Just like folders to receive papers, I find that labelled receptacles, are essential. If sorting a large group of heterogenous items, such as items that people have left piled on my kitchen counter, this is what I do. First, I have at hand: jr. size legal pad, my roledex and blank cards, calendar, labels, slider-type plastic bags of various sizes, sharpie markers (or others that write on plastic). Second, have enough suitable receptacles, such as at least a dozen plastic shoe boxes, 6 or so clear, tall narrow bottles (like baby bottles) , a few larger containers, envelopes,and trash/recycling containers. Label one box "VALUABLES and MONEY". Then set within it a tall bottle for each country's currency you are likely to find, label these clearly. Label other tall containers:good jewelry, junk jewelry, other people's jewelry, and jewelry to be fixed. Use another tall bottle for postage stamps. The rest of your boxes you can label as you go along. They will probably be an array of places (Take to... basement, to bathroom, to grandma's), contents (Cosmetics, Art Supplies, Hardware, Sewing Items) and people's names (usually family members) . Line these all up in alphabetical order and start sorting. As you go, make labels and categories as needed. "Whose?", "What?" and "To Glue" are very useful categories. As you sort, use the yellow pad to note Projects or small actions, also enter calendar dates (e.g, movie coupon expiration), and phone numbers (folowing the 2 minute rule). Here are some other categories you might find useful: Batteries, Books, Car and Errands, Craft Supply, Toys, Take To Utility Room, Medications. Then when you are tired or your containers are full, distribute to proper locations. If unsure, store "like-with-like" or "point of use" (or both!). I hope this helps. It is reducing the accumulated clutter around here but increasing my SDMB list. Beware, it is time consuming.If the items are similar to begin with (all cloths or tools or tapes, for example), it helps to think about categories first.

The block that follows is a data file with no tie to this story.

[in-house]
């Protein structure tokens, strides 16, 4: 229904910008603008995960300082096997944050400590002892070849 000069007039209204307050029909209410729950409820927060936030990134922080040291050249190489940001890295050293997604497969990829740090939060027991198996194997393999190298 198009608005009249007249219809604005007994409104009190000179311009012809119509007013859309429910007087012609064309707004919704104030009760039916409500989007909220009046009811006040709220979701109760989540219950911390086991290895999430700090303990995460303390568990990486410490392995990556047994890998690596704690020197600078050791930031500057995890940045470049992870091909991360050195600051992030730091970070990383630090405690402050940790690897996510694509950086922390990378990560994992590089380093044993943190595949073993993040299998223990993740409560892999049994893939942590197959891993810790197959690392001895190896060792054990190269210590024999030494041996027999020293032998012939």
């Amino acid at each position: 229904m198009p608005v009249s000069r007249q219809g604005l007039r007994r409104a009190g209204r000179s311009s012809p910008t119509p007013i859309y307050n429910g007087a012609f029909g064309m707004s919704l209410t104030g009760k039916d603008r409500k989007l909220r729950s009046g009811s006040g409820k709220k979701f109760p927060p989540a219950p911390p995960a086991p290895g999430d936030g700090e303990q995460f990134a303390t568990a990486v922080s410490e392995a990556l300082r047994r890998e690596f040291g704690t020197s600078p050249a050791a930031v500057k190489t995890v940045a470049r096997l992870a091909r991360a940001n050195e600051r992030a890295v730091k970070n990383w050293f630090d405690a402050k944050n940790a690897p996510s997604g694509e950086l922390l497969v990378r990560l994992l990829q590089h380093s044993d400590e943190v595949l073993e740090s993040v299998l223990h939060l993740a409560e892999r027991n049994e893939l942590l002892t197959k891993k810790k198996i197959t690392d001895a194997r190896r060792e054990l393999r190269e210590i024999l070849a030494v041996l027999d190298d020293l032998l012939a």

• #13
                          I third the recommendation for Julie Morgenstern's book "Organizing From the Inside Out." As great as GTD is for processing life's inputs, there are plenty of great books out there on how to organize objects. I don't see why such a book would HAVE to be written by David Allen. I used BOTH GTD and Morgenstern's book to organize my office a couple years ago.


                          • #14
                            Thanks for the Organizing from the Inside Out references - I just checked out her website and it seems to have just what I need!

                            Rainer - I couldn't find a mention of her newsletter anywhere. Do you have a link?


                            Kim D


                            • #15
                              Because of all the recommendations, I listened to Morgenstein's audiobook, and found it very helpful.